Re: Purpose (and Naming) of LCCR

On 12/2/2013 10:20 AM, fantasai wrote:
> On 11/28/2013 06:45 PM, Jeff Jaffe wrote:
>> fantasai wrote:
>>> Perhaps your interpretation of the new proposal is clouded by what
>>> you know of the old Process and the discussions in the AB. There
>>> is very little in the new Process that leads me to believe that a
>>> spec should enter LCCR for any reason other than "we're going to
>>> REC in 4 weeks". And plenty enough statements to imply that if your
>>> LCCR period isn't approximately 4 weeks and doesn't end in REC,
>>> you're doing something wrong.
>> This might work for you and might work for many groups.  But if a
>> group does not want to go through implementation experience and
>> interoperability testing until the Director has signed off that
>> the spec has achieved wide review and met the requirements it might
>> not work.
> I'm not saying whether it works for me or other groups. I'm saying
> that this is the workflow the new Process is designed to support,
> and any other workflow would be working around the letter and
> ignoring the spirit of the new Process.

I am disputing that this is the only workflow that the new Process is 
designed to support.

> Which, if I may point out
> again, is *very clear* that a document which spends more than the
> comment period (of approximately 4 weeks) in LCCR or which does
> not then move forward to REC, is not following the Process as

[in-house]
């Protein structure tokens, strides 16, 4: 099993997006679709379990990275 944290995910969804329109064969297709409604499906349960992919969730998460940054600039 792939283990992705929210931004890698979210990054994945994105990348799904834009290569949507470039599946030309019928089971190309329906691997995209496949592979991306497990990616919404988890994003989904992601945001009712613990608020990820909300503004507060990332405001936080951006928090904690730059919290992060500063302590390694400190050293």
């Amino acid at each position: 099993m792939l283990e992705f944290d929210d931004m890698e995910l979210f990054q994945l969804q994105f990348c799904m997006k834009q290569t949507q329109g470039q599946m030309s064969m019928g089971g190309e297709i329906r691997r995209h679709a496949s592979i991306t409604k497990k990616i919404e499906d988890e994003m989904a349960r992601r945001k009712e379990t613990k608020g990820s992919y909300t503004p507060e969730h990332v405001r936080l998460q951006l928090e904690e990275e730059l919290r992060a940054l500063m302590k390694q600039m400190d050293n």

> intended.

I don't see where this is very clear.

>> For a close community (like CSS) the community might feel that they
>> can iterate at WD level, and only enter LCCR when they are 4 weeks
>> from REC.  For a diverse community (like tracking protection) the
>> community might want to reach LCCR before they take the additional
>> steps.
> Tracking Protection is special because of all the politics.
> It is the only case I know of in which getting the Director's
> sign-off might mean something special to the implementation
> community.
>>> The workflow I outline is based on the following conclusions:
>>>   * By contrast with the old CR, the new LCCR is not intended to
>>>     signal anything wrt implementation readiness.
>> I'm not sure where that conclusion comes from.  Certainly some groups
>> will decide on implementation readiness prior to LCCR.
>> But others may not.
> My point exactly. LCCR does not itself indicate anything about
> implementation-readiness of the spec. The CR phase did, which
> gave us a reason to want a spec to be marked as CR other than
> "it's a step we have to go through to get to REC". But LCCR
> does not, which gives us no reason to transition into it
> except as the transition to REC.

Well I previously pointed out that there are activities that the new 
process projects happening after LCCR.  And I accept your assertion that 
the process allows them to be done prior to LCCR.  Some groups should do so.

>>>   * By contrast with the old CR, the new LCCR is not intended to
>>>     signal anything wrt implementation readiness.
>>>   * A spec should only be in LCCR for something like 4 weeks.
>>>   * LCCR transitioning back into LCCR (and thus any substantive